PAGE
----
What Should a Playground Look Like?
By Lauren Plotkin, December 4, 2010
- School Design
- Language Arts
- Social Studies
Students are learning about themselves and classmates within the context of school. Students have talked about personal interests and conducted interviews with fellow classmates to learn their peers' interests. The theme of social studies this week is "How Do We Get Along in School?" Students will design their own playground that will reflect their interests and allow for opportunities to share, take turns, listen, and talk.
Working With Others
Standard 1. Contributes to the overall effort of a group
Standard 4. Displays effective interpersonal communication skills
Standard 8. Uses listening and speaking strategies for different purposes
- reflect on their own interests
- listen and collaborate with their peers about their interests during recess
- use fine motor skills to create sculptural representations of their ideas
- use expressive language skills to share what they have created with classmates
- tracing paper
- masking tape
- paper towel rolls
- toilet paper rolls
- lined paper with sentence starters
- share: to partake of, use, experience, occupy, or enjoy with others
- cooperation: the action of cooperating; joint effort toward a common goal
Lesson 1: Brainstorming
1. Students will look at a picture of the empty play yard on the SmartBoard. The class will list how they currently use the play yard during recess. The class will list what they would like to improve about the play yard.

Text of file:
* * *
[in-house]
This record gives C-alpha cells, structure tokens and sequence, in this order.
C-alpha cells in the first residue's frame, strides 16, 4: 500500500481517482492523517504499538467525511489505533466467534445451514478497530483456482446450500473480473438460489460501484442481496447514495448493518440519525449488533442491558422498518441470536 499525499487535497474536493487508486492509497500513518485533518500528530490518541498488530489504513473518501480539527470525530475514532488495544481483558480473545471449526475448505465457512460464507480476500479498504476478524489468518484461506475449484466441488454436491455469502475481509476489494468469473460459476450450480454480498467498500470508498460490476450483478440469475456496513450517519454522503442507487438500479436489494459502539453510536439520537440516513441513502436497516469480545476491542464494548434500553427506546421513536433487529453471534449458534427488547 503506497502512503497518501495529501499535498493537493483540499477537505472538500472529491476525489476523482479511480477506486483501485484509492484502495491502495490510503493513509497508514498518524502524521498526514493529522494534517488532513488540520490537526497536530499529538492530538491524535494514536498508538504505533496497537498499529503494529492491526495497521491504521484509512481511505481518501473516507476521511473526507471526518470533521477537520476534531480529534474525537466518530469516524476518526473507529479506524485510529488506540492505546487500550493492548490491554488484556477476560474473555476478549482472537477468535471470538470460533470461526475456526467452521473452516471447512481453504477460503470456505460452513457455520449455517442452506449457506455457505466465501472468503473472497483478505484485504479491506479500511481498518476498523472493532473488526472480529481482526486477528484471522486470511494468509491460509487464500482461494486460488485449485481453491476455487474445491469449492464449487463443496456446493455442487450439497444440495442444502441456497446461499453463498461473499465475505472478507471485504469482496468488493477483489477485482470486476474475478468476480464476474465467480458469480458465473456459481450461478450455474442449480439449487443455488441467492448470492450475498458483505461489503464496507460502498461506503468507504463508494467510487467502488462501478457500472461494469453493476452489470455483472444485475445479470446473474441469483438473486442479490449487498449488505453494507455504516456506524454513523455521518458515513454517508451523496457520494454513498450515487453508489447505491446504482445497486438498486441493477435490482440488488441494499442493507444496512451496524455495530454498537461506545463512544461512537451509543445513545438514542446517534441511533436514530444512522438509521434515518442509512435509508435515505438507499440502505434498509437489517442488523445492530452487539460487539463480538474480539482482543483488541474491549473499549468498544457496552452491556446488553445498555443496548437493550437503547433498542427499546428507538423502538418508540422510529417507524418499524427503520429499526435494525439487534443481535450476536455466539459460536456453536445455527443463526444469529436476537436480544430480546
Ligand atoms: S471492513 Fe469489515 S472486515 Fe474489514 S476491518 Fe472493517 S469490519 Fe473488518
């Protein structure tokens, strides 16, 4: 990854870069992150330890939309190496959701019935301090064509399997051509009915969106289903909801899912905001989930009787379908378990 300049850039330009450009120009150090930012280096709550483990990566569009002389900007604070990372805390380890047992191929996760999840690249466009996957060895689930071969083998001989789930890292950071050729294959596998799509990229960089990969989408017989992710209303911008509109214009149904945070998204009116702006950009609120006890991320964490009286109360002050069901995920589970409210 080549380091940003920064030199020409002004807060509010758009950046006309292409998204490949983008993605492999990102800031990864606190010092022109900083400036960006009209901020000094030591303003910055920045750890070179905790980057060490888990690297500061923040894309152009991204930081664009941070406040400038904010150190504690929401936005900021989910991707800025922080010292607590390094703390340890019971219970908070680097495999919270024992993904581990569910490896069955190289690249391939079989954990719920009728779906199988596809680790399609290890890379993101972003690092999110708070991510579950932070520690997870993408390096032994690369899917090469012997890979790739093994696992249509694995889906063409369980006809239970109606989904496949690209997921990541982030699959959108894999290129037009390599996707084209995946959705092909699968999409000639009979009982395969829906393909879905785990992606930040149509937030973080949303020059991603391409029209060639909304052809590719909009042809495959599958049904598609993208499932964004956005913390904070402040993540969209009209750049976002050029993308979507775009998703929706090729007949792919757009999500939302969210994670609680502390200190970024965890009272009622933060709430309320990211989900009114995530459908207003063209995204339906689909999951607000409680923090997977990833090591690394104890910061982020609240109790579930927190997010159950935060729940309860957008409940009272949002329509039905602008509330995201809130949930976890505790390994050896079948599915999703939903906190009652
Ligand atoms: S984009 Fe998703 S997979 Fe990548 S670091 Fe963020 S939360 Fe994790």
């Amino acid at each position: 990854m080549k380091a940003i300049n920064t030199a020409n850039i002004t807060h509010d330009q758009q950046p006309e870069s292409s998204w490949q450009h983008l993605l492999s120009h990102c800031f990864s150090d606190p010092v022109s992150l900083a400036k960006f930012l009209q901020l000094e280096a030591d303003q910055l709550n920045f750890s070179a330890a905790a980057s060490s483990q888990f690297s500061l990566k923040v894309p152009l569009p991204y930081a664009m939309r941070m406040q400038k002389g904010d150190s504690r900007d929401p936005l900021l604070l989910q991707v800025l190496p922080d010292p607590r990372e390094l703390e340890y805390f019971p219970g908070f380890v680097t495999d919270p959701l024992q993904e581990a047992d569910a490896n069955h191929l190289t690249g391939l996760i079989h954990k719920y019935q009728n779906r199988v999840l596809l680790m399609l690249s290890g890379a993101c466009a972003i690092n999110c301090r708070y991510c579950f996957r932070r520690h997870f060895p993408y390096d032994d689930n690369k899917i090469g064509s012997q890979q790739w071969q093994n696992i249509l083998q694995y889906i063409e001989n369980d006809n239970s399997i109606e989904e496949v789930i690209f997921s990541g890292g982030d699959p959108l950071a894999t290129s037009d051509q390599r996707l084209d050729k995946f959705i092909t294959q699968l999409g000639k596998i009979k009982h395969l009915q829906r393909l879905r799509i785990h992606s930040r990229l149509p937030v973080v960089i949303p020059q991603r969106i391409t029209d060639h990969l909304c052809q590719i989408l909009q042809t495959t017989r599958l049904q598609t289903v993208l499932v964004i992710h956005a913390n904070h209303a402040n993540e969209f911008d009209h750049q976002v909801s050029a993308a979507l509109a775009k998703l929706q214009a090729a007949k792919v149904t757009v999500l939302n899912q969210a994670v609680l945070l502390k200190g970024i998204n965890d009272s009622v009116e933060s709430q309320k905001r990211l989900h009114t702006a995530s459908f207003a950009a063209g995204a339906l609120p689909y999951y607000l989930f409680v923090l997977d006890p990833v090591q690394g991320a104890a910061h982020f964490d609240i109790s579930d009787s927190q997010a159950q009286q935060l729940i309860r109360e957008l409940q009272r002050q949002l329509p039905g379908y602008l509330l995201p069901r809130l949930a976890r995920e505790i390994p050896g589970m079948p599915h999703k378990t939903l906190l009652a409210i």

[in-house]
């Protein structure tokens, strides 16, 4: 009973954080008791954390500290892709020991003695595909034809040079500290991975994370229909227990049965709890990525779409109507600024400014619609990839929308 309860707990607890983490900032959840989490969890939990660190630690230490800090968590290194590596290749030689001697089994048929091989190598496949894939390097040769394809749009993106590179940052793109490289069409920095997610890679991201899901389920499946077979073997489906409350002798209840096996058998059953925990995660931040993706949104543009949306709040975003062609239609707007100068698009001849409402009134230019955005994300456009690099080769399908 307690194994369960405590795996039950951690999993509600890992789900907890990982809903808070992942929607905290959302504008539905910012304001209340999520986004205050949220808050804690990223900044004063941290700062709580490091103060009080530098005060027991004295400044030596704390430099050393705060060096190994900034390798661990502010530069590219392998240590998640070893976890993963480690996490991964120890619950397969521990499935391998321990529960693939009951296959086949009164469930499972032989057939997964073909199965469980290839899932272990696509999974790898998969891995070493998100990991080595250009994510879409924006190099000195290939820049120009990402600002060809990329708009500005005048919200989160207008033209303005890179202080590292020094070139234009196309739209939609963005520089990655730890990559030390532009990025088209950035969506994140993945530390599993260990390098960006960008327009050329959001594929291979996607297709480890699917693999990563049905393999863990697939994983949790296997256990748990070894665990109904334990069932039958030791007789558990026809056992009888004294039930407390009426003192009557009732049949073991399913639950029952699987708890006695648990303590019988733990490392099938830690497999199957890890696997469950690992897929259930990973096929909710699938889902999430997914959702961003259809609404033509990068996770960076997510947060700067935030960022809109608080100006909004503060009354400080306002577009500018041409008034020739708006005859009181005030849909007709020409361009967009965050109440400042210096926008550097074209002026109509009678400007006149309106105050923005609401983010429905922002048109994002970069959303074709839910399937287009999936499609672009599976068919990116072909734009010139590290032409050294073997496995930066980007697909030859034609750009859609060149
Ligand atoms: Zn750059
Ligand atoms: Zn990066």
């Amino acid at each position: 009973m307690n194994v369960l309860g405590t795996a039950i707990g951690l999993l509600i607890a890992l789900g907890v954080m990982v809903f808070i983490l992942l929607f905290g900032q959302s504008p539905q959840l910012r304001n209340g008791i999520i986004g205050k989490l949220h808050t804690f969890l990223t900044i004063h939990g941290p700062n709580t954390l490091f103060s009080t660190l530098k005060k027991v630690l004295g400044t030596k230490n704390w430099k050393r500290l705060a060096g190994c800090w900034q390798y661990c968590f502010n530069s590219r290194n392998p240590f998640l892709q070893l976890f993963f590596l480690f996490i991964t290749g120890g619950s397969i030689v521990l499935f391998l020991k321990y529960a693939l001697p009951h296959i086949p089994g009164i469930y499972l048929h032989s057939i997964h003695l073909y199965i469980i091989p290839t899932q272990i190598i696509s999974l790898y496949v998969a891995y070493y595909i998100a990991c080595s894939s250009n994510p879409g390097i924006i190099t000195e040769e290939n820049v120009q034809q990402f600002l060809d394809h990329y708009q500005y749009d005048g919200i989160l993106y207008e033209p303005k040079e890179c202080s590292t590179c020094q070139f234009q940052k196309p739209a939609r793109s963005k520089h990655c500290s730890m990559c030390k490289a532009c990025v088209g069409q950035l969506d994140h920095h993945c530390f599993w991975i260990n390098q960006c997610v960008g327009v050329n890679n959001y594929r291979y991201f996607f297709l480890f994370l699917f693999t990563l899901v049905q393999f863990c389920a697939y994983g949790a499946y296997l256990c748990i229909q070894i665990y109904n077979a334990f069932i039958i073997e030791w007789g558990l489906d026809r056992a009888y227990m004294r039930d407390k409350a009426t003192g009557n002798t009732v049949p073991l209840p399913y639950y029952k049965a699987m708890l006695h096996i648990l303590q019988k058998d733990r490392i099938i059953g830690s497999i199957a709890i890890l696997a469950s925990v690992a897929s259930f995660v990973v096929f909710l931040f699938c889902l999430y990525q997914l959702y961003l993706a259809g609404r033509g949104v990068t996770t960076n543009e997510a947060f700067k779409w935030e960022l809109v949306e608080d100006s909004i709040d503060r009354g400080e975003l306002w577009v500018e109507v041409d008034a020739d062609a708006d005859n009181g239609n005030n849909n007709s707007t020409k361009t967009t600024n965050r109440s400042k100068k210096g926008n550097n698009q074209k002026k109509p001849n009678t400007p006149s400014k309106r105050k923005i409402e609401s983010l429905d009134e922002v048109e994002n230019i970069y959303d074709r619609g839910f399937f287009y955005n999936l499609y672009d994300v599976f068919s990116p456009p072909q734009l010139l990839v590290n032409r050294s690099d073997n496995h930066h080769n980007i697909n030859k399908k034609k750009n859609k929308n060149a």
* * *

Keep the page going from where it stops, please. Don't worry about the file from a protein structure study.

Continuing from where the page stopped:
2. Then the class will brainstorm how they would like to use the play yard in the future.
3. Next the students will each individually sketch their ideas for how to improve the play yard. Each student will be given an 8” x 11” photo of the play yard with a piece of tracing paper taped over it. Students will be instructed to design their ideal play yard that can accommodate thirty students during recess.
4. Students will have ten minutes to sketch their dream play yard.
5. Presentation: Students will each share and explain their picture to the class. Students will use their pictures to address the answers they gave about how they play and what they want to see built in the play yard.Lesson 2:
1. Teacher will put students in pairs.
2. Students will be given back the pictures they drew during Lesson 1.
3. In their pairs, students will explain their pictures to one another.
4. Students will then be presented with paper towel rolls, toilet paper rolels, newspaper, and masking tape. Students will be instructed to make a model of their playground with their partner.
5. After fifteen minutes, students will present their models to the class.
6. Students will write a sentence for their models using the sentence starter: On my playground we can...
Students will work in groups of two with a teacher. Teachers will assess communication skills, fine motor development, and generation of ideas through informal observation.
Enrichment Extension Activities
Rather than pairing up and combining their ideas with a partner, students could be assigned “clients” from another class and design the playground of another student’s dreams. (This would help them understand the concept of point of view and promote the development of empathy.)